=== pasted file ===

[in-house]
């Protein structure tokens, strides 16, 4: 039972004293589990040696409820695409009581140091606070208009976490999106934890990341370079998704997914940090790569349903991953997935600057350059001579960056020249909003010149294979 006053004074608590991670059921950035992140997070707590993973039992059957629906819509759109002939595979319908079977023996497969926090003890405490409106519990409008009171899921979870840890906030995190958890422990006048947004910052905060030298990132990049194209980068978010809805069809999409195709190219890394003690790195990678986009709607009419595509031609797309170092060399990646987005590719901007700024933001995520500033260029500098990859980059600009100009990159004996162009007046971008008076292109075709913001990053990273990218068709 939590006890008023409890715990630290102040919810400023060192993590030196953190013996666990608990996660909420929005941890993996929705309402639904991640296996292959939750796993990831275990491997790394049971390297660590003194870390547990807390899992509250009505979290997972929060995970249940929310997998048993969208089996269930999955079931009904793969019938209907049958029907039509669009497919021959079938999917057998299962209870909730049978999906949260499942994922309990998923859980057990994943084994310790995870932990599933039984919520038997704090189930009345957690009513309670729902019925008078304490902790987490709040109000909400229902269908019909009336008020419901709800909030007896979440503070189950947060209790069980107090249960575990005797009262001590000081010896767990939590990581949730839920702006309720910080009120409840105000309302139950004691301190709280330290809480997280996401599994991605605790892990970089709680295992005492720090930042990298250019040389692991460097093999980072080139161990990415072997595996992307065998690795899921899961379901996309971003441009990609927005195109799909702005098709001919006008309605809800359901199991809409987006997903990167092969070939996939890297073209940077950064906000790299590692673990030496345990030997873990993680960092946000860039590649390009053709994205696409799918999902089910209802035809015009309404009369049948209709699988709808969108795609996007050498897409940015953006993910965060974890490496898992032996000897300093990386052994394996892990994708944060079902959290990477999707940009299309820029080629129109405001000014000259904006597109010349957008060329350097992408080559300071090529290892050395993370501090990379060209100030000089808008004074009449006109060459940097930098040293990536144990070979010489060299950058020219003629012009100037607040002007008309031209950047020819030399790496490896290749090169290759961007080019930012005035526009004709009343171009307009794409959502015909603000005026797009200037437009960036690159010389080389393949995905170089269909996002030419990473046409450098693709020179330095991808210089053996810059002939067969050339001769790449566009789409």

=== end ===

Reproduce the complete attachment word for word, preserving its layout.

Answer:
[in-house]
């Protein structure tokens, strides 16, 4: 039972004293589990040696409820695409009581140091606070208009976490999106934890990341370079998704997914940090790569349903991953997935600057350059001579960056020249909003010149294979 006053004074608590991670059921950035992140997070707590993973039992059957629906819509759109002939595979319908079977023996497969926090003890405490409106519990409008009171899921979870840890906030995190958890422990006048947004910052905060030298990132990049194209980068978010809805069809999409195709190219890394003690790195990678986009709607009419595509031609797309170092060399990646987005590719901007700024933001995520500033260029500098990859980059600009100009990159004996162009007046971008008076292109075709913001990053990273990218068709 939590006890008023409890715990630290102040919810400023060192993590030196953190013996666990608990996660909420929005941890993996929705309402639904991640296996292959939750796993990831275990491997790394049971390297660590003194870390547990807390899992509250009505979290997972929060995970249940929310997998048993969208089996269930999955079931009904793969019938209907049958029907039509669009497919021959079938999917057998299962209870909730049978999906949260499942994922309990998923859980057990994943084994310790995870932990599933039984919520038997704090189930009345957690009513309670729902019925008078304490902790987490709040109000909400229902269908019909009336008020419901709800909030007896979440503070189950947060209790069980107090249960575990005797009262001590000081010896767990939590990581949730839920702006309720910080009120409840105000309302139950004691301190709280330290809480997280996401599994991605605790892990970089709680295992005492720090930042990298250019040389692991460097093999980072080139161990990415072997595996992307065998690795899921899961379901996309971003441009990609927005195109799909702005098709001919006008309605809800359901199991809409987006997903990167092969070939996939890297073209940077950064906000790299590692673990030496345990030997873990993680960092946000860039590649390009053709994205696409799918999902089910209802035809015009309404009369049948209709699988709808969108795609996007050498897409940015953006993910965060974890490496898992032996000897300093990386052994394996892990994708944060079902959290990477999707940009299309820029080629129109405001000014000259904006597109010349957008060329350097992408080559300071090529290892050395993370501090990379060209100030000089808008004074009449006109060459940097930098040293990536144990070979010489060299950058020219003629012009100037607040002007008309031209950047020819030399790496490896290749090169290759961007080019930012005035526009004709009343171009307009794409959502015909603000005026797009200037437009960036690159010389080389393949995905170089269909996002030419990473046409450098693709020179330095991808210089053996810059002939067969050339001769790449566009789409």